While the story about the needless scramble when Gov. Fletcher's story was interesting (NewsWire, Jun. 10), it brought up an interesting question:
If the Governor's plane wasn't military or airline service, it was general aviation. I thought general aviation was forbidden from landing at DCA. What's the story here?
In your recent news posting regarding the King Air 200's encroachment toward the Reagan funeral, you made the statement:
Before the all-clear was given, several Supreme Court justices had been escorted away and a motorcade had whisked off with the second in line for the presidency (a.k.a., House Speaker Dennis Hastert).
The Speaker of the House is third in line for the presidency. Vice President Cheney is second in line.
I think it's just a question of semantics. The V.P. is first in line for "succession," but I guess you could say he is second in line for "the presidency" ... the first in line being the president.
Features and AVmail Editor
Let me assure you that a Delta Airlines first-year pilot making $56/hour is most certainly not living off of "Kraft Dinners and cheap shoes," (NewsWire, Jun. 10) The $56/hour at Delta equates to over $43,680 ($56 x 65 hour guarantee = $43,680) their first year -- and this does not include per diem, holiday pay or overtime. Even the lowly Northwest Airlines first-year F/O who makes $40/Hour is making $31,200 (using a 65 guarantee), again not including per diem, holiday pay or overtime.
Now, I can assure you that I -- as a first year regional airline pilot who makes $21/Hour or $18,900/year (again ignorning the extras) -- most certainly do not eat Kraft Diners, nor do I have a cheap pair of shoes. I am really at a loss as to what exactly this article is trying to allude to.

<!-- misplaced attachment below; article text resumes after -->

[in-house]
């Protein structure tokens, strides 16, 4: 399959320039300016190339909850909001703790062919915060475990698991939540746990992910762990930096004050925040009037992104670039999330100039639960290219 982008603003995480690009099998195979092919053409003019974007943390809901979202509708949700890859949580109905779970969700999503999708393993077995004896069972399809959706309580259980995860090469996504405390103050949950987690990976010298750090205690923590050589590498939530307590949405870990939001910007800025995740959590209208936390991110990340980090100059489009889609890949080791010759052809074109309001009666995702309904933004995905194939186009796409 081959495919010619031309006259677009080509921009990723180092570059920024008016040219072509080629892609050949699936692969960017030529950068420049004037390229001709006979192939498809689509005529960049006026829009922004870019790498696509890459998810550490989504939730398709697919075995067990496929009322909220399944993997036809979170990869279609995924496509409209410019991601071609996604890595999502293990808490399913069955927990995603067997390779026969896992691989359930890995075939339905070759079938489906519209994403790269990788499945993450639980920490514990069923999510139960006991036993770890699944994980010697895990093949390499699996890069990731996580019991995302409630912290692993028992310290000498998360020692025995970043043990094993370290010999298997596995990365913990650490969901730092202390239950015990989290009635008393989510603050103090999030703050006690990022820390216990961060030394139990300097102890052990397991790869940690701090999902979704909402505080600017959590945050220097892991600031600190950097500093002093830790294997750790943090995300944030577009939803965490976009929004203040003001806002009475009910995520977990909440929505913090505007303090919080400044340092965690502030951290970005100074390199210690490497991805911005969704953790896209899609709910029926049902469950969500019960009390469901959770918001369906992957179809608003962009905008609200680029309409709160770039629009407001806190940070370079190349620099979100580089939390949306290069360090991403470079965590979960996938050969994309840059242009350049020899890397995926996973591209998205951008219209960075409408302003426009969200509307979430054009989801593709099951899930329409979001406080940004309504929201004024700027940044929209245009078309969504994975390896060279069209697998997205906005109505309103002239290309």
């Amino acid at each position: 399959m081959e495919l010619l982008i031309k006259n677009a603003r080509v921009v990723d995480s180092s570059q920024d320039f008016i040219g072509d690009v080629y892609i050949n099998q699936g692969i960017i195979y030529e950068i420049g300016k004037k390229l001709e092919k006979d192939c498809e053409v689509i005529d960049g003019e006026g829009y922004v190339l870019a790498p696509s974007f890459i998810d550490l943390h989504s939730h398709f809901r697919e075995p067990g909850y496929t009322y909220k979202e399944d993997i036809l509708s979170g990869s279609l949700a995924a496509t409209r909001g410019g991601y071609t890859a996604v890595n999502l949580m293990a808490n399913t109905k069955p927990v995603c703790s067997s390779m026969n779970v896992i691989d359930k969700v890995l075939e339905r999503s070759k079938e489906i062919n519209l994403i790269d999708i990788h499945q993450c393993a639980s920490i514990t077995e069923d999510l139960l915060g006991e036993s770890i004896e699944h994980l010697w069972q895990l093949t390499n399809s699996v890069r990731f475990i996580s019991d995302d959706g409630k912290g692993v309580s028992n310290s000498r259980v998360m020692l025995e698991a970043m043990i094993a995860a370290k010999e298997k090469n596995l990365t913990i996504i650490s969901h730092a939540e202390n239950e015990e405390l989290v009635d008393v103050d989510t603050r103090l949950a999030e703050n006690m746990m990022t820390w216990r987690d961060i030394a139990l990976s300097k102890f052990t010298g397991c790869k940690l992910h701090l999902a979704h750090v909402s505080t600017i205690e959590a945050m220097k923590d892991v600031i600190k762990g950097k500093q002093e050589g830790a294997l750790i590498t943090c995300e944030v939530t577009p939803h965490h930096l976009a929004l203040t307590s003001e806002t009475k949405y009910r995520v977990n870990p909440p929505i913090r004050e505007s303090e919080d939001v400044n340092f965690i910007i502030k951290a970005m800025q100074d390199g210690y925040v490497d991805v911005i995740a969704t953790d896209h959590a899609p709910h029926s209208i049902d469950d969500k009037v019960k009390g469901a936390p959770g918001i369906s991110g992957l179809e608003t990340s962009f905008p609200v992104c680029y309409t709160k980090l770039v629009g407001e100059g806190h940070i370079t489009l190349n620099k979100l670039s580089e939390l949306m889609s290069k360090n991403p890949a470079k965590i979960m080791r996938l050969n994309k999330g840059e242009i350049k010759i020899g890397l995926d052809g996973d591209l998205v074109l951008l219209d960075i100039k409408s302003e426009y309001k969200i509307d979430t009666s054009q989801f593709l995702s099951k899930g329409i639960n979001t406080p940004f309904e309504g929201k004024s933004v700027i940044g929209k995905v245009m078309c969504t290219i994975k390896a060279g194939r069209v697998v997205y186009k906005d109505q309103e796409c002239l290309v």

I also see that your math skills are somewhat lacking: "7,200 pilots to cough up $800 million a year in concessions (an average pay cut of about $11,000 each)." The average pay cut is actually $111,111.11 ($800,000,000 / 7200 = 111,111.11), a difference of over $100,000. That is a big mistake on your part.
Perhaps you should write an article about the upper management who have been increasing in number over that last several years, who are paid very high salaries, and who still continue to receive extremely high bonuses despite their airline hemorrhaging money since 9/11. Perhaps the article should include ways the airlines could save money through cutting back upper management and high bonuses. It should also include ways to save money through innovative thinking -- it does not take a genius to save money by cutting wages. Perhaps the major airlines could save money by not using ACARS for weight and balance, ATIS, clearance, etc. I wonder how much money the airlines could save by cutting back on services that make it nice for the pilots but not a necessity for safe operation of the flights. There are other ways to save money, not just cutting pilots pay, and for a pilots' online magazine to write such an article is pretty silly. Who are you writing for?